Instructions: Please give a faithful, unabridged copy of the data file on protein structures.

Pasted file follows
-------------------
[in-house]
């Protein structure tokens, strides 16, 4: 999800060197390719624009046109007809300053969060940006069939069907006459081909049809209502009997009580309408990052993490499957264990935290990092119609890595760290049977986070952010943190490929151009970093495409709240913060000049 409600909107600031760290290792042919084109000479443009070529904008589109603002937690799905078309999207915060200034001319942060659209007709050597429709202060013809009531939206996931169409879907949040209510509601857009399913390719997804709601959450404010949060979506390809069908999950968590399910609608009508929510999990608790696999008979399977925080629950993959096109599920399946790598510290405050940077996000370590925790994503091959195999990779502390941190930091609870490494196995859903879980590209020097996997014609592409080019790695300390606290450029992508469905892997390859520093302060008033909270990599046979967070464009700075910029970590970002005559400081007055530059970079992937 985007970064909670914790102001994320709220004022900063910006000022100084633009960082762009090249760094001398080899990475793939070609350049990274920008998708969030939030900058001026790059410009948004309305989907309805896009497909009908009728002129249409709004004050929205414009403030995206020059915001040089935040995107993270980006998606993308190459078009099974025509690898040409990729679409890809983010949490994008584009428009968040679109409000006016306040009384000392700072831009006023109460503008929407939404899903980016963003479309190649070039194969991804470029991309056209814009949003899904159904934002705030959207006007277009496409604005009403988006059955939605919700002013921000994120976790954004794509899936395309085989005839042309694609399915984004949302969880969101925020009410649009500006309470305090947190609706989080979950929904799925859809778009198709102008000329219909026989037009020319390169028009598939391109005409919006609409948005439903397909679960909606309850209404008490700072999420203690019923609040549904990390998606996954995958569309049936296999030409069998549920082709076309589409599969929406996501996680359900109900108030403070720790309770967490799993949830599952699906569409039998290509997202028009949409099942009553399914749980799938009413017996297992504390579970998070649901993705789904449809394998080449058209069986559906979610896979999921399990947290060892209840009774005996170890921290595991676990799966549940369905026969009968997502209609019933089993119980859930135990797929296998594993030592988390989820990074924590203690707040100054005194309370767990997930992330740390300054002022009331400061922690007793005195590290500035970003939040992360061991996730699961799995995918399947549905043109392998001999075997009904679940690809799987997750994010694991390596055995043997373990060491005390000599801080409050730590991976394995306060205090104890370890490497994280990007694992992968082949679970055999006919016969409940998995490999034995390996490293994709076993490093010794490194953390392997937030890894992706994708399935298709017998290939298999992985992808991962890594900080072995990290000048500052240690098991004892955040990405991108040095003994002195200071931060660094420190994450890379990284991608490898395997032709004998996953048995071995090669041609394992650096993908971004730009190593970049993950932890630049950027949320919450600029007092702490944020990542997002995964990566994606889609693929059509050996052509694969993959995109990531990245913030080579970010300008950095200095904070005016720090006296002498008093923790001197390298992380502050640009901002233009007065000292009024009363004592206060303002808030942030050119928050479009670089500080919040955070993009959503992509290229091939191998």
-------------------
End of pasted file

[in-house]
């Protein structure tokens, strides 16, 4: 999800060197390719624009046109007809300053969060940006069939069907006459081909049809209502009997009580309408990052993490499957264990935290990092119609890595760290049977986070952010943190490929151009970093495409709240913060000049 409600909107600031760290290792042919084109000479443009070529904008589109603002937690799905078309999207915060200034001319942060659209007709050597429709202060013809009531939206996931169409879907949040209510509601857009399913390719997804709601959450404010949060979506390809069908999950968590399910609608009508929510999990608790696999008979399977925080629950993959096109599920399946790598510290405050940077996000370590925790994503091959195999990779502390941190930091609870490494196995859903879980590209020097996997014609592409080019790695300390606290450029992508469905892997390859520093302060008033909270990599046979967070464009700075910029970590970002005559400081007055530059970079992937 985007970064909670914790102001994320709220004022900063910006000022100084633009960082762009090249760094001398080899990475793939070609350049990274920008998708969030939030900058001026790059410009948004309305989907309805896009497909009908009728002129249409709004004050929205414009403030995206020059915001040089935040995107993270980006998606993308190459078009099974025509690898040409990729679409890809983010949490994008584009428009968040679109409000006016306040009384000392700072831009006023109460503008929407939404899903980016963003479309190649070039194969991804470029991309056209814009949003899904159904934002705030959207006007277009496409604005009403988006059955939605919700002013921000994120976790954004794509899936395309085989005839042309694609399915984004949302969880969101925020009410649009500006309470305090947190609706989080979950929904799925859809778009198709102008000329219909026989037009020319390169028009598939391109005409919006609409948005439903397909679960909606309850209404008490700072999420203690019923609040549904990390998606996954995958569309049936296999030409069998549920082709076309589409599969929406996501996680359900109900108030403070720790309770967490799993949830599952699906569409039998290509997202028009949409099942009553399914749980799938009413017996297992504390579970998070649901993705789904449809394998080449058209069986559906979610896979999921399990947290060892209840009774005996170890921290595991676990799966549940369905026969009968997502209609019933089993119980859930135990797929296998594993030592988390989820990074924590203690707040100054005194309370767990997930992330740390300054002022009331400061922690007793005195590290500035970003939040992360061991996730699961799995995918399947549905043109392998001999075997009904679940690809799987997750994010694991390596055995043997373990060491005390000599801080409050730590991976394995306060205090104890370890490497994280990007694992992968082949679970055999006919016969409940998995490999034995390996490293994709076993490093010794490194953390392997937030890894992706994708399935298709017998290939298999992985992808991962890594900080072995990290000048500052240690098991004892955040990405991108040095003994002195200071931060660094420190994450890379990284991608490898395997032709004998996953048995071995090669041609394992650096993908971004730009190593970049993950932890630049950027949320919450600029007092702490944020990542997002995964990566994606889609693929059509050996052509694969993959995109990531990245913030080579970010300008950095200095904070005016720090006296002498008093923790001197390298992380502050640009901002233009007065000292009024009363004592206060303002808030942030050119928050479009670089500080919040955070993009959503992509290229091939191998």